During a legislative session where creating more efficiency in government is essential, some legislators are examining ways to streamline the Sunset process so that it can live up to its purpose.

Rep. Gary Elkins of Houston has had enough. After observing how the Sunset process has more often been used to extend the life of agencies rather than successfully evaluate their usefulness and improve their efficiency, Mr. Elkins notes that he has never seen the Sunset process lead to less regulation and less government.

“We have a flawed process. We need to fix the process to make sure government doesn’t expand.”

Initially, Rep. Elkins plans on breaking down the current system by amending House rules in order to separate bills that extend agencies from the organizational recommendations adopted by the Sunset Commission. The House would first pass the bill, then move on the dealing with the recommendations one at a time as their own bills that must be approved through the committee process.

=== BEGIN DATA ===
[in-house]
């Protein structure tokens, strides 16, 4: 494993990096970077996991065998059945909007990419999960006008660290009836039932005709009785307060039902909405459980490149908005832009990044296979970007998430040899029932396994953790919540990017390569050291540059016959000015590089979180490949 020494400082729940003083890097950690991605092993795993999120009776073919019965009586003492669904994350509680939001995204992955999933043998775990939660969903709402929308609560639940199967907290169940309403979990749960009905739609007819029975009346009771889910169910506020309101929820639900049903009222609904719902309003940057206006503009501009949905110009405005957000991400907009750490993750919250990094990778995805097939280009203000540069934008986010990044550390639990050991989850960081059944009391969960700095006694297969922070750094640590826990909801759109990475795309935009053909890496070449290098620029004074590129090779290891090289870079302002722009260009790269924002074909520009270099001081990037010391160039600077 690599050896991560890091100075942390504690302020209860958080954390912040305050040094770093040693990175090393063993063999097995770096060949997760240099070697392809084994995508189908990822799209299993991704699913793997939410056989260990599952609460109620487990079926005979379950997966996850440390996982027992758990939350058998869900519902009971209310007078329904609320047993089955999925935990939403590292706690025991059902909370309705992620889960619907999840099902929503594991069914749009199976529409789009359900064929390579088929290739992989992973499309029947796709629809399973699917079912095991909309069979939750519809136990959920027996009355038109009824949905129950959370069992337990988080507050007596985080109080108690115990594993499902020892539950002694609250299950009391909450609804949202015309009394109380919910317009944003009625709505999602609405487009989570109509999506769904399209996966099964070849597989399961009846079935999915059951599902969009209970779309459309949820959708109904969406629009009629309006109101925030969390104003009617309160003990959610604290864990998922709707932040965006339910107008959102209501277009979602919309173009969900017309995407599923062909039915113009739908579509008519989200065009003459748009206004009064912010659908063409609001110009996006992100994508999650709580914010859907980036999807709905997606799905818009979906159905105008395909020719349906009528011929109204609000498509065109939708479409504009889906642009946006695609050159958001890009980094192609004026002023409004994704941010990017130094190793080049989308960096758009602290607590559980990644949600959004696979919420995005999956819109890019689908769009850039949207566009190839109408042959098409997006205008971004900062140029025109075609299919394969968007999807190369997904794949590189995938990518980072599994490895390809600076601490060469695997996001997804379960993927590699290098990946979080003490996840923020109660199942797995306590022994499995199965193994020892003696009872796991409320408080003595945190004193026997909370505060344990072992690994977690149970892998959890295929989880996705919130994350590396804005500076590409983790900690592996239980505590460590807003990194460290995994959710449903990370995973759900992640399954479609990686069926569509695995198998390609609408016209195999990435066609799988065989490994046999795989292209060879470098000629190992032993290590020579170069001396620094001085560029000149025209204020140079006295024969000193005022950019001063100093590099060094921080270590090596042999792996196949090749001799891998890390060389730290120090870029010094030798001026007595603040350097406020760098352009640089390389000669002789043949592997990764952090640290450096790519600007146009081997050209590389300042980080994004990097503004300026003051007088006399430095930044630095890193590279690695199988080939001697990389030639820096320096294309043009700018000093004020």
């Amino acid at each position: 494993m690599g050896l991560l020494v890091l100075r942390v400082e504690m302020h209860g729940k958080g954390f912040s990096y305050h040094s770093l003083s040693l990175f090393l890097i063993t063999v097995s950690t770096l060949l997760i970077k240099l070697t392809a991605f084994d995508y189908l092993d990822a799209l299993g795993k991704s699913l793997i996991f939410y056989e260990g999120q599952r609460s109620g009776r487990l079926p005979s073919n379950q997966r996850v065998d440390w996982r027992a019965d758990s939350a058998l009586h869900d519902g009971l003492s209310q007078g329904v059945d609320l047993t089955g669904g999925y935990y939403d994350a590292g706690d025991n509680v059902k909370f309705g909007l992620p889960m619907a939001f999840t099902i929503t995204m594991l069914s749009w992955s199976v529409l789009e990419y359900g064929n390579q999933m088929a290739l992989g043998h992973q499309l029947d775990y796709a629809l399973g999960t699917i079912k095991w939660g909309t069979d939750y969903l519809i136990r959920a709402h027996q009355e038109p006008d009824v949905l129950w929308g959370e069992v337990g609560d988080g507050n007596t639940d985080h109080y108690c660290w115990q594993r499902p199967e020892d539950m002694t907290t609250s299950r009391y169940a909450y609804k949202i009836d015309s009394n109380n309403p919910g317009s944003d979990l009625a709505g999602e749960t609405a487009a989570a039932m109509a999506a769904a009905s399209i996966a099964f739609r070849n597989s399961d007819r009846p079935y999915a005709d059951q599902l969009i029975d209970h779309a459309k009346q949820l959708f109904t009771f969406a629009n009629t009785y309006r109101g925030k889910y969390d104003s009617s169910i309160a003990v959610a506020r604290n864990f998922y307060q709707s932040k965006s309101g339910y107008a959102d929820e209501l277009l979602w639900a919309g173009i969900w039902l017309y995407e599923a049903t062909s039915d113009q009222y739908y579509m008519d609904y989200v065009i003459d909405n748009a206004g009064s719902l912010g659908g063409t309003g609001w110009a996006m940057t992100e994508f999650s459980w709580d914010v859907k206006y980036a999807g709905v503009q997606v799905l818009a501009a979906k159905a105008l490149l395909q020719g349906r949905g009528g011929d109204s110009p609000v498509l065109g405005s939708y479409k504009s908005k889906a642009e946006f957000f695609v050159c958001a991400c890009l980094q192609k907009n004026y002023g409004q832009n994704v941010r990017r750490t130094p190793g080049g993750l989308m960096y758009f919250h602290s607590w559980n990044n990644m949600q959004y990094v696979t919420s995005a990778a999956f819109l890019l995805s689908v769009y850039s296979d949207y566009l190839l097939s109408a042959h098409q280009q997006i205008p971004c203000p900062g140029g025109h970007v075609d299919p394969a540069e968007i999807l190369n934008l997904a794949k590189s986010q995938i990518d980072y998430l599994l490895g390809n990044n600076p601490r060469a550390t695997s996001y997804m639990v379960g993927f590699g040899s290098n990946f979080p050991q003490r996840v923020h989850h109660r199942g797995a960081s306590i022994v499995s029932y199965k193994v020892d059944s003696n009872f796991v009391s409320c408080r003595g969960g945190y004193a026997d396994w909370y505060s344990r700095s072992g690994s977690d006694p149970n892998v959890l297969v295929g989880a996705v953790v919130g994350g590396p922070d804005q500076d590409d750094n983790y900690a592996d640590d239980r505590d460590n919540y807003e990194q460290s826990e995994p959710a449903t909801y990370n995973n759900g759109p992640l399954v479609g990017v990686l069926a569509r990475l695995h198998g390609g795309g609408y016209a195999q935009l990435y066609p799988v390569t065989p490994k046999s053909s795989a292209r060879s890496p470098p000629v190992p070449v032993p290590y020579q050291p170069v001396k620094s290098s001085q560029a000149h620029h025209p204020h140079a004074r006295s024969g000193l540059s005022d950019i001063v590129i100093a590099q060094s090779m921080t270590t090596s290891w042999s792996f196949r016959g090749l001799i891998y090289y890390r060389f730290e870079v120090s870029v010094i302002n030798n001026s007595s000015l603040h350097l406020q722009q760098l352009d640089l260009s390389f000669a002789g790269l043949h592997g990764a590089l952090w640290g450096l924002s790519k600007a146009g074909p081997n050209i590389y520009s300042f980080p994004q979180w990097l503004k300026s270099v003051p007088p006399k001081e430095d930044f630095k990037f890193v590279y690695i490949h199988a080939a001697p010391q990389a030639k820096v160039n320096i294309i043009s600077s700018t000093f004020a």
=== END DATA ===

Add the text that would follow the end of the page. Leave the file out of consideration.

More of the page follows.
Essentially this process would make it more difficult for these bills to become laden with countless amendments and would allow a more cut-and-dry process.

But, that’s not all. Mr. Elkins would really like to do away with the Sunset Commission altogether, saying that “it doesn’t work” it “doesn’t make things more efficient.”

Because Rep. Elkins does not believe that the legislature should have to wait ten years to restructure agencies, he plans on filing legislation that would effectively sunset the Sunset Commission.

While there is definitely room to debate the implications of completely eliminating the Sunset Commission altogether, it is refreshing to note Rep. Gary Elkins tenacity while aiming to limit government and improve efficiency.

Andrew Kerr is the Executive Director of Empower Texans / Texans for Fiscal Responsibility

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